You may have one or two foreign experts in fields like sport science which is under-developed in India but you cannot have them lead the way. We are a peculiar lot and they can never understand us or our ways. Anyways these bunch from eastern Europe and Russia are an obsolete lot and we should steer away from them. A lot of the good work of us Indian coaches wasn’t done as well because the foreign coaches had the final say and I don’t think they were professional enough. The way they conduct simulation competitions is far from how it should be and I am certain it had an effect on our performances.

What according to you should be the main focus for the Indian shooting stakeholders going forward?

I think the biggest need of the hour going ahead is for all stake holders to come to consensus with regards our goal. If the goal truly is Olympic Games then we all need to plan for the Olympic Games. The calendar or the road map should have Olympic Games as the ultimate goal and we need to work backwards from it (reverse analysis/planning) to decide when to conduct training camps, when to give rest, when to compete, etc. Every decision should be taken with only the Olympic Games in mind. We need to invest more time to prepare and sort out our glitches – technical, physical, psychological and emotional and think of competing only as a means to test our preparedness. We don’t need to shoot every competition in every corner of the world. Look at how many world cups are played by some of these consistent Olympic performers. Delve in history and look at how many competitions in total (domestic + international) were shot by Abhinav Bindra in a year and how many days did he devote to training and you will have the answers. Olympic preparation is more common sense and less rocket science but only if we are all on the same page.

How would you suggest to come up with such a plan?

Coaches have to make a plan for every individual top shooter. Shooting is an individual sport and everybody is at a different level of competence, performance; everybody has different strengths and weaknesses. So it has to be more customised and less group activity.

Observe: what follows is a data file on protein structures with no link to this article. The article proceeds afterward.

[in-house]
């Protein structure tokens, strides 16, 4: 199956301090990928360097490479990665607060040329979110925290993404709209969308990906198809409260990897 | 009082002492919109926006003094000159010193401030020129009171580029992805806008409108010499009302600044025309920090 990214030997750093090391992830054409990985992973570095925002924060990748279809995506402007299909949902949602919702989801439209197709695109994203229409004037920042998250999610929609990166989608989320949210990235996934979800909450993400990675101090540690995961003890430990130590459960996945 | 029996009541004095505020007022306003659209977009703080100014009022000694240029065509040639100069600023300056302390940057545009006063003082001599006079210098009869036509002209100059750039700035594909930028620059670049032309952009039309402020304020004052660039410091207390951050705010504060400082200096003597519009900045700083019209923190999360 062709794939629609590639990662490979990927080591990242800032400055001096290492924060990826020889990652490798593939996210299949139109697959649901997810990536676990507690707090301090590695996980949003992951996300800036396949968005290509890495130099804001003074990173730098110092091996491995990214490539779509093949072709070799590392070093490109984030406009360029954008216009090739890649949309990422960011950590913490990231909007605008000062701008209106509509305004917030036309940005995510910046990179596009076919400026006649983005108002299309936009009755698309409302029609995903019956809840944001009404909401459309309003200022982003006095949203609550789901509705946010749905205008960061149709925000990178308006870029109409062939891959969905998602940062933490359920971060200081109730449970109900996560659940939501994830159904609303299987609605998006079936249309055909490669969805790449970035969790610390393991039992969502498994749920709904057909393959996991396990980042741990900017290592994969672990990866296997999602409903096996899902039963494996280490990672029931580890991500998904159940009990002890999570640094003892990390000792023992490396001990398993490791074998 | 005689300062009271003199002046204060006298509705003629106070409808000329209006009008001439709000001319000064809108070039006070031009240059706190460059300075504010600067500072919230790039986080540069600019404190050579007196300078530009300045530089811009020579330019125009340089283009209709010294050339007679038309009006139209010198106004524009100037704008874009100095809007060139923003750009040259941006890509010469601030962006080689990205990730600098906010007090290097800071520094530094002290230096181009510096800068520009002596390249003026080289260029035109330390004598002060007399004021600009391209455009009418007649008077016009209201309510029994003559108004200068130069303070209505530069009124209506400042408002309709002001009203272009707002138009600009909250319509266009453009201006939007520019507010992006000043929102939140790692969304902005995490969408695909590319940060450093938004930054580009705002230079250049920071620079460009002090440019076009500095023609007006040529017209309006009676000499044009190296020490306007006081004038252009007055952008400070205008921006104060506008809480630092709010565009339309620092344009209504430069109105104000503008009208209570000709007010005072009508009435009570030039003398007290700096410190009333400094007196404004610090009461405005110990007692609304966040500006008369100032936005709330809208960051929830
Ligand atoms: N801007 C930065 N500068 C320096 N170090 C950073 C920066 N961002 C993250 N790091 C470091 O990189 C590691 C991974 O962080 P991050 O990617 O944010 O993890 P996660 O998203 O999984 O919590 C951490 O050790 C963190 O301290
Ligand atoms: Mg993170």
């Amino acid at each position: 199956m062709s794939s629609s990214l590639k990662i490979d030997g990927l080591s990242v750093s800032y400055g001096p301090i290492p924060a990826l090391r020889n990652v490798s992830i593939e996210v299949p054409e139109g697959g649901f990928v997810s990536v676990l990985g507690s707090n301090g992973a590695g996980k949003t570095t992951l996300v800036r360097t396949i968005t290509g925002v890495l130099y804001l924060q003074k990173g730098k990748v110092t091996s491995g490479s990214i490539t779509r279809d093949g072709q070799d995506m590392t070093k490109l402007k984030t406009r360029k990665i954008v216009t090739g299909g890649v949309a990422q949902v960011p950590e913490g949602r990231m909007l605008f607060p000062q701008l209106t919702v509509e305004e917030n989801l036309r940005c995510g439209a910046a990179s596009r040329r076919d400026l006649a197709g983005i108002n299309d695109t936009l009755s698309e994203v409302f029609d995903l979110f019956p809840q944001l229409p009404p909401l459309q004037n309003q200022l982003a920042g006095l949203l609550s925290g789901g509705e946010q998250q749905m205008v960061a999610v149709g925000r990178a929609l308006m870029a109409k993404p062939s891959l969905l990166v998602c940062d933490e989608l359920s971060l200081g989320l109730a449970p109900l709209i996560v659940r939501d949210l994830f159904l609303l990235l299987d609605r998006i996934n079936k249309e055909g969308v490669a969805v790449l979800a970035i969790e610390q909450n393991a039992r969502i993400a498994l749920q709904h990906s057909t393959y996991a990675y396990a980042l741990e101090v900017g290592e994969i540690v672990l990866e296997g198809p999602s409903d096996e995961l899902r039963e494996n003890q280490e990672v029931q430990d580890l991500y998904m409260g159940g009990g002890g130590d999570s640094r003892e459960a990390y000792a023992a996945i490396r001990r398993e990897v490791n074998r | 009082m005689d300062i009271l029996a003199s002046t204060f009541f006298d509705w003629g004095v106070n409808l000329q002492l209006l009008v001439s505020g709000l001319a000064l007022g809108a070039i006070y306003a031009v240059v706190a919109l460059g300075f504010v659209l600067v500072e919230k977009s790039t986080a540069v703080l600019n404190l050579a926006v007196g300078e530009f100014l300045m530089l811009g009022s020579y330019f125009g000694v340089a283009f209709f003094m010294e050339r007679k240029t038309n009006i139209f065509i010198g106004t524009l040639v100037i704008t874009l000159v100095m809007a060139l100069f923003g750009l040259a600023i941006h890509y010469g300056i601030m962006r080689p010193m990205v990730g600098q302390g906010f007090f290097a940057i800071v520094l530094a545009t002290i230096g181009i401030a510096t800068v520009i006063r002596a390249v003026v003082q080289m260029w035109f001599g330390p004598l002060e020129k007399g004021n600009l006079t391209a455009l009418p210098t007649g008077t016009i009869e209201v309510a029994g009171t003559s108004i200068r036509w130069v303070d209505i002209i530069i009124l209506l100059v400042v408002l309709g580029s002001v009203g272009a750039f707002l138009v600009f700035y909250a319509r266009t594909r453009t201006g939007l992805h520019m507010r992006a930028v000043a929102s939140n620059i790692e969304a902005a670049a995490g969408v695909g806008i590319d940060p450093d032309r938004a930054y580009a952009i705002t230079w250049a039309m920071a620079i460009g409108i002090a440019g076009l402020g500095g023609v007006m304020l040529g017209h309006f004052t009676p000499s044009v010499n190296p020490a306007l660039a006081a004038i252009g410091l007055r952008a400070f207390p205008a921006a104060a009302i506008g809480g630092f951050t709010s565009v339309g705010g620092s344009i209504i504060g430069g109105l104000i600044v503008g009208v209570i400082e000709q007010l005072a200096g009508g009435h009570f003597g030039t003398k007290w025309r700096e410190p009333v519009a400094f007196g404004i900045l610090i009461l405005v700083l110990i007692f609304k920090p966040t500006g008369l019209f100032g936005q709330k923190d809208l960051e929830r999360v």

We need to come up with our plan and decide what is our objective. If it’s Paris 2024 so you draw plans backwards from 2024 and decide what are the next major “mock tests” you are going to undertake before your final exam in July 2024. And before mock tests, you are going to want to prepare yourself and the least we would want is to solve our current problems that we face today. Someone has technical shortcomings, someone has a physical injury. They need to be solved and then built upon and after we are satisfied with our preparations, then we need to look for competitions to go and test ourselves. We want to prepare and perform, not try our luck at every other competition.

How can we help build empower Indian coaches to get to the next level and be seen as the foremost support staff?

We definitely don’t need foreign coaches, Indian coaches are technically superior to most but most coaches definitely need more knowledge of sports science and how to integrate it with technical training. Finally the key is to integrate your physical training and psychological training and sport science with the technical training because eventually they all need to come together to ensure your technical execution is flawless under pressure.

We should get high performance experts to train Indian coaches, empowering Indian coaches will not only be economical but have a bigger impact on overall progress of sport in India since Indian coaches will eventually be training far more players during their lifetime than a foreign expert who is going to be here only temporarily.